Andrei said...

Hmm...

Here is early Gevlon on taking advantage (aka exploiting) of M&S to make profit:

http://greedygoblin.blogspot.com/2009/12/100-arrows-scam.html

"If people would not be morons and slackers, "business profit" could not exist. There could only be "work profit". I crafted glpyhs, you pay for the time you saved compared to buying herbs and finding crafter and paying him work fee. I went to Tanaris for the recipe, you pay for the time.

...

However "business profit" is always leeching on M&S, guys who can't use their brain, wowhead and patch notes or too lazy to do anything on their own so condemned to do much more on command. If arrow business in unethical, then all of them are."

Here is even earlier Gevlon boasting about some shady business tactics including getting advantage by outright lying:

http://greedygoblin.blogspot.com/2009/10/moron-of-week.html

"...My first move was the standard anti-monopolist protocol: I offered him to sell him my stockpiles for 3-4G less than his monopolist price. I told him that I bought the flasks on the other server for these prices. It's a blatant lie, since I bought them for 20-22G. He will take these or fight.

...

After a week my little monopolist started to get impatient, but a couple of more lies cleared my way for some more days...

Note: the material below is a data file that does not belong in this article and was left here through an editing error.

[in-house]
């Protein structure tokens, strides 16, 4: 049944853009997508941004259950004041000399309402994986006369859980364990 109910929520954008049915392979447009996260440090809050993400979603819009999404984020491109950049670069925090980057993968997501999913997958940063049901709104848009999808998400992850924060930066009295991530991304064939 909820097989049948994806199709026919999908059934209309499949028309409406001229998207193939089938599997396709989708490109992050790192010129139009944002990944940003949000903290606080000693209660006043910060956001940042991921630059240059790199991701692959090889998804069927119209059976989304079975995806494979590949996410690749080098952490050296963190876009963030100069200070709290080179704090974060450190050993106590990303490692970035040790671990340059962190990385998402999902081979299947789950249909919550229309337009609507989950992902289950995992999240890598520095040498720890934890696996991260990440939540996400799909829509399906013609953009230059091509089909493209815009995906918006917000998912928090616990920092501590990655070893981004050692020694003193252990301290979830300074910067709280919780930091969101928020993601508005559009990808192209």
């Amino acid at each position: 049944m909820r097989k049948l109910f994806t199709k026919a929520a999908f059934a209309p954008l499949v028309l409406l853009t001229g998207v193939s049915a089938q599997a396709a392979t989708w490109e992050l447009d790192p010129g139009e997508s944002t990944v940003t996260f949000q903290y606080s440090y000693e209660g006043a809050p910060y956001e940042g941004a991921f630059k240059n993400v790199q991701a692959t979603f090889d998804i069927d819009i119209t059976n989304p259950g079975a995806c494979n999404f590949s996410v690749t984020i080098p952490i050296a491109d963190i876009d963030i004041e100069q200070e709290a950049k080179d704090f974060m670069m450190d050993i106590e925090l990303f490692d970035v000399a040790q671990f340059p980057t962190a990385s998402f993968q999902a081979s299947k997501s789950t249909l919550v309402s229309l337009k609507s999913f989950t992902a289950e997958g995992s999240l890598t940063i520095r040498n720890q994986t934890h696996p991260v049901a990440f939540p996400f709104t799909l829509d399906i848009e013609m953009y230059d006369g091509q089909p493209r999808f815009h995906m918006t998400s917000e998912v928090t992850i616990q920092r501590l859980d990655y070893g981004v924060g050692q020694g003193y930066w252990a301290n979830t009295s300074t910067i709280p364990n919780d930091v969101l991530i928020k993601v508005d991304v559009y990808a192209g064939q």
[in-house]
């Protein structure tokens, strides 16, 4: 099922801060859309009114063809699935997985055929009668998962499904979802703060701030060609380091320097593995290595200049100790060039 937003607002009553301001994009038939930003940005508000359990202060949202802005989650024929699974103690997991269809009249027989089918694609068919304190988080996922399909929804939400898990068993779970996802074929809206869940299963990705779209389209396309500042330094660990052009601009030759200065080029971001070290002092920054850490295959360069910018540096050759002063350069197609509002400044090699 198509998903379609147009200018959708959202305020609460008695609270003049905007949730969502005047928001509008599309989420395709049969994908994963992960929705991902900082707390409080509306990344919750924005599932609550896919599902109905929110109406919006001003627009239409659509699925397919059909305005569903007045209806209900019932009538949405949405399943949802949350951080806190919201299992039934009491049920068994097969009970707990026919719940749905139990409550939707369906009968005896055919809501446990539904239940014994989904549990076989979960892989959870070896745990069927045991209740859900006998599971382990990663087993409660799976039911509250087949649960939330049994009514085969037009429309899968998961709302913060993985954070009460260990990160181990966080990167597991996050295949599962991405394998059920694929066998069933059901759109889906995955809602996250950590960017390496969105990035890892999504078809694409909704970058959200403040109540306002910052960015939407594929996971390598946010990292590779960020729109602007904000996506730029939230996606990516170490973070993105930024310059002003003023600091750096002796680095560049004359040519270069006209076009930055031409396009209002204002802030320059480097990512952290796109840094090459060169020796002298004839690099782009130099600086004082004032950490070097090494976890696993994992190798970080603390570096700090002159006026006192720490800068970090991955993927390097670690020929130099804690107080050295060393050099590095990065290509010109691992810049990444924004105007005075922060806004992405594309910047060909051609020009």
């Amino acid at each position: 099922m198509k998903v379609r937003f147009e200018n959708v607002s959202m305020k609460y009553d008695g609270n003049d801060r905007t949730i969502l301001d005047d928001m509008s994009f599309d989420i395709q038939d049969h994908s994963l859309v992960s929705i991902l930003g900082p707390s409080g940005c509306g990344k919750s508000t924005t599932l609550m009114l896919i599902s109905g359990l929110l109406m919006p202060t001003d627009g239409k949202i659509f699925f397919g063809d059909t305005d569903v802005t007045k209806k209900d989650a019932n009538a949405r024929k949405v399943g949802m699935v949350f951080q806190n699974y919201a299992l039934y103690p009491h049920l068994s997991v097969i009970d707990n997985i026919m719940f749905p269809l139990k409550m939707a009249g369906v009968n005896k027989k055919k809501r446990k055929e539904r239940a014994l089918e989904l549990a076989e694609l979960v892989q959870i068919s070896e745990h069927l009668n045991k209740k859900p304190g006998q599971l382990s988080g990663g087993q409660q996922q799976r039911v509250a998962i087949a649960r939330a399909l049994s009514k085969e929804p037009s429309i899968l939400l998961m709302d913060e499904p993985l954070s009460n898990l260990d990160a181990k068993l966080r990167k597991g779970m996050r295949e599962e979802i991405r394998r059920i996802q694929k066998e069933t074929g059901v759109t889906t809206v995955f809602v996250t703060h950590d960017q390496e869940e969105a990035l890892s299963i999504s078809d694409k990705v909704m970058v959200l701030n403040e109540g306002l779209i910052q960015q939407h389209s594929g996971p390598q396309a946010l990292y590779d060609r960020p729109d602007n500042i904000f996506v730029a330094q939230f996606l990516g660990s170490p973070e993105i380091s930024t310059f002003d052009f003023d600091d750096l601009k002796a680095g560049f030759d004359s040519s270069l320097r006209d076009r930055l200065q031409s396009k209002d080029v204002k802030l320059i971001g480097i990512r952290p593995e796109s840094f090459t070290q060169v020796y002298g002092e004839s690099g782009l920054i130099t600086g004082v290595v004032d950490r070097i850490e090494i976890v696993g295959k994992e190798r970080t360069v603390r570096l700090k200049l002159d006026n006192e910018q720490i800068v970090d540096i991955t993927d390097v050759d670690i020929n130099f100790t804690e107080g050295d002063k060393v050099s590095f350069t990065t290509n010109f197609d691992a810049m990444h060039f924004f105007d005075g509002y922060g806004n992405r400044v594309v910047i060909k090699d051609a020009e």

I guess Gevlon in his earlier business days had different take on "business is not about lying, conspiring and exploiting"

Anonymous said...

Gevlon, I love that every time you criticize socialism, the M&S come out in full force to prove your point.
I'll stick with one example: the posters that claim that America is failing due to corrupt capitalism. These are the same geniuses that can't admit for one second that this debt has been created by socialist policies.
How dumb does a person have to be to make a claim that only demonstrates how foolish their point is? Just ask a M/S!

Yaggle said...

I just don't understand your lumping of people into "The ones who want to increase the USA taxes and debts". I want taxes increased to lower the debts. And I am a worker, and when we had higher taxes 15 years ago, we had very small debt. I don't care if anybody calls me a capitalist or a socialist. Whatever works. I was never happy about the debt going up under Bush and I am still not happy about it under Obama. The problem in USA is a combination of too much spending and not enough taxes. It's not just one or the other, it's both.
And jobs are not just created by lowering taxes on the rich. They are also created when low and middle class people have more money to spend. Lowering taxes on the rich does not create jobs if nobody still has money to spend.
The best way to fix the economy in the USA now is to tax more on the rich until the deficit is paid off. Sorry you pro-business people don't want to hear the truth.

Anonymous said...

Like one poster above me said so well 'business is about making value'. In wow this system is very simplistic.

The high end content (as in level 80-85) mainly provides non scarce items and things that can be mass produced with non scarce items.